1. I have also noticed the theme of advanced technology in dystopian novels. I often think of books like these when I see people milling around constantly on their phones and wonder how much of our lives will be controlled by them. Novels like these are a good warning for the risks technology can bring to society.


  2. Its really interesting to see how people view the future, especially with regard to technology. While this is not a new concept (people have been scared of technology forever, right?) I think it does say a lot about our society and the consequences that technology could have if not monitored or controlled. The idea that technology has the capacity to lead to dystopia is pretty scary and there is legitimate truth behind it, which makes these novels so compelling.


  3. I think these could definitely be attempts at foreshadowing. Though I find my self wondering if there any Utopian novels out there being over shadowed, simply because they are less fun to read. If there are It’d be interesting to compare the concepts of technology found in each. Unfortunately I don’t know of any obvious ones.


  4. I think the fear of the unknown especially when it comes to technology we don’t understand, drives these common themes. The introduction of Big Brother in the novel 1984 shows that these fears have been around for a long time. In actuality we know that the events in the novel 1984 didn’t actually happen when the year 1984 came and pasted, but the fear is still alive today.


  5. To be fair, when viewing the future, people either like to go utopian or dystopian. We’d like to think that our society will make great strides in some direction either way. And while I happen to have an embarrassing penchant for books like Divergent and The Hunger Games, I don’t necessarily see something like that becoming our future. Media can be very powerful and controlling, but there are always going to be people who are going to be stronger, willing for fight for what is right for society. I’d like to believe that in our future we’ll be able to better work with media instead of against it.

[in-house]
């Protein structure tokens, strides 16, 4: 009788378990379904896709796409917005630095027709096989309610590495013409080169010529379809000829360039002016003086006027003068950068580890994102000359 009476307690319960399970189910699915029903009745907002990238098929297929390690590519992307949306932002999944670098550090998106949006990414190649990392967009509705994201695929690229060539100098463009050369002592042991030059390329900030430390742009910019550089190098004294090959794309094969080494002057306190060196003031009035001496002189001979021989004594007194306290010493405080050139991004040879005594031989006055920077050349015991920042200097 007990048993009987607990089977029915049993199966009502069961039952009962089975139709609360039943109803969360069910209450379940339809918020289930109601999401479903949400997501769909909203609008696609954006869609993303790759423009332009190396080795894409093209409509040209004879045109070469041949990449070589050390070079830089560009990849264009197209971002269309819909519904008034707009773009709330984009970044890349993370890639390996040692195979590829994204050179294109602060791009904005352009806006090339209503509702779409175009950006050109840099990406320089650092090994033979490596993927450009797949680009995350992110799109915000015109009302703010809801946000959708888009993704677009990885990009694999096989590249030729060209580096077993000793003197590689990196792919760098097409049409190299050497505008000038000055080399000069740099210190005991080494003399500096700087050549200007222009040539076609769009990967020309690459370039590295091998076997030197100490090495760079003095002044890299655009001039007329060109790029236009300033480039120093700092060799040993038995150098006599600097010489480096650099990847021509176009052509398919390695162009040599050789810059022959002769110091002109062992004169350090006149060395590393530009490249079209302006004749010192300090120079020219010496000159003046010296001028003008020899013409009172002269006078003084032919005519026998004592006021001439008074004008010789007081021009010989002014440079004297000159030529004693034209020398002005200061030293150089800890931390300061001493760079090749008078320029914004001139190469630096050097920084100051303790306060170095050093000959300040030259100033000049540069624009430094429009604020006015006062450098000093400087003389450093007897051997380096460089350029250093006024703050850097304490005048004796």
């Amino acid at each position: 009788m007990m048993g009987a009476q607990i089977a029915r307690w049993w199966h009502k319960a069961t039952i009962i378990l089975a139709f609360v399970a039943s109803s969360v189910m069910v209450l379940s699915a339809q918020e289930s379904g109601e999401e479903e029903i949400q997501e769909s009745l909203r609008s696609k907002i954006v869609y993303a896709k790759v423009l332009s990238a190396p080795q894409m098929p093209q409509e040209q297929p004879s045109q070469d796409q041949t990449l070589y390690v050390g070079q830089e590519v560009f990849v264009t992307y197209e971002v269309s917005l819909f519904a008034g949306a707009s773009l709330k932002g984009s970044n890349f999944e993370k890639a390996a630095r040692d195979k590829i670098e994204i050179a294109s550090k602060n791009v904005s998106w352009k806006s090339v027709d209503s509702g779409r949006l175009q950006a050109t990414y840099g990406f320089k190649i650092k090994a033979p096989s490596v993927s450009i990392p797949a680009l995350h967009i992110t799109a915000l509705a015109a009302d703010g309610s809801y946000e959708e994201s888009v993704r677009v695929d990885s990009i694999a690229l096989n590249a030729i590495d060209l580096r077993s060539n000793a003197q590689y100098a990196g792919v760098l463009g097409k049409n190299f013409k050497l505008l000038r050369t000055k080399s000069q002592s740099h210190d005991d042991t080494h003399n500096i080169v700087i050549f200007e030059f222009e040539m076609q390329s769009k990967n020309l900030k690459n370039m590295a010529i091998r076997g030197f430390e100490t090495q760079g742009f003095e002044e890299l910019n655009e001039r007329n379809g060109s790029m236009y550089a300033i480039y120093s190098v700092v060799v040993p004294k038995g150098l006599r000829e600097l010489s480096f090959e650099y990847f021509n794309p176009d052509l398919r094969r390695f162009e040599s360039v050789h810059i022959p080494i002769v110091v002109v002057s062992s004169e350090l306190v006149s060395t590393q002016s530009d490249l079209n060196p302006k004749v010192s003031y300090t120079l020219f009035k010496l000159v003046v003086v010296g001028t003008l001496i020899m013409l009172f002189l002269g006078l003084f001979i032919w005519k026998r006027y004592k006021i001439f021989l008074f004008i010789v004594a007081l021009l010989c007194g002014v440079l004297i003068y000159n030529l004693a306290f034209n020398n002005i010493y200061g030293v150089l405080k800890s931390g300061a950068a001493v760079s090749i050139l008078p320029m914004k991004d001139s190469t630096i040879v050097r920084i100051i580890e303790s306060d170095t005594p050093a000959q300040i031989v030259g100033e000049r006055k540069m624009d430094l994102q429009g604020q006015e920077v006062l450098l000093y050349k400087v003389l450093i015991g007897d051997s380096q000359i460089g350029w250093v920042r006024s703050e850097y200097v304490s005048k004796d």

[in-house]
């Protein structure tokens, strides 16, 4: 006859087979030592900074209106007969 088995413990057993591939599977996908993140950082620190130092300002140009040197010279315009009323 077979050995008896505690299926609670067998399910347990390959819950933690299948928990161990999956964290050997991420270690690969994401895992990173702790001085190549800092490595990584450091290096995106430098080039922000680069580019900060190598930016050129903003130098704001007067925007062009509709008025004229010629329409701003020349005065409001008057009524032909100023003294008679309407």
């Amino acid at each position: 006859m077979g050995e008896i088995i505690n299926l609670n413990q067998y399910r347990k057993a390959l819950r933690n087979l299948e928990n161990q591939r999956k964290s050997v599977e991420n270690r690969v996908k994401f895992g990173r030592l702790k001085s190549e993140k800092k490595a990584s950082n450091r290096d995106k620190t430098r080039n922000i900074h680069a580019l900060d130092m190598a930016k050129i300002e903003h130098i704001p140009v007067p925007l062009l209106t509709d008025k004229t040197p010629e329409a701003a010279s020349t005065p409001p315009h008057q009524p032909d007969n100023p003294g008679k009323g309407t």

6. I think what you’re observing is something about the role of an artist that is often overlooked in daily life. Most artists, especially authors and poets, use their work at least to some extent, to respond to and critique their own social context. For this reason, it comes to me as no surprise that technology-immersed novels are so prevalent. Their popularity can likely be attributed to the fact that when something rings true to us, even in a vague and distant way, we connect to it. Even if these dystopian novels may take an extreme position, they speak truth to us in some way.


Leave a Reply

Please log in using one of these methods to post your comment: Logo

You are commenting using your account. Log Out /  Change )

Google+ photo

You are commenting using your Google+ account. Log Out /  Change )

Twitter picture

You are commenting using your Twitter account. Log Out /  Change )

Facebook photo

You are commenting using your Facebook account. Log Out /  Change )


Connecting to %s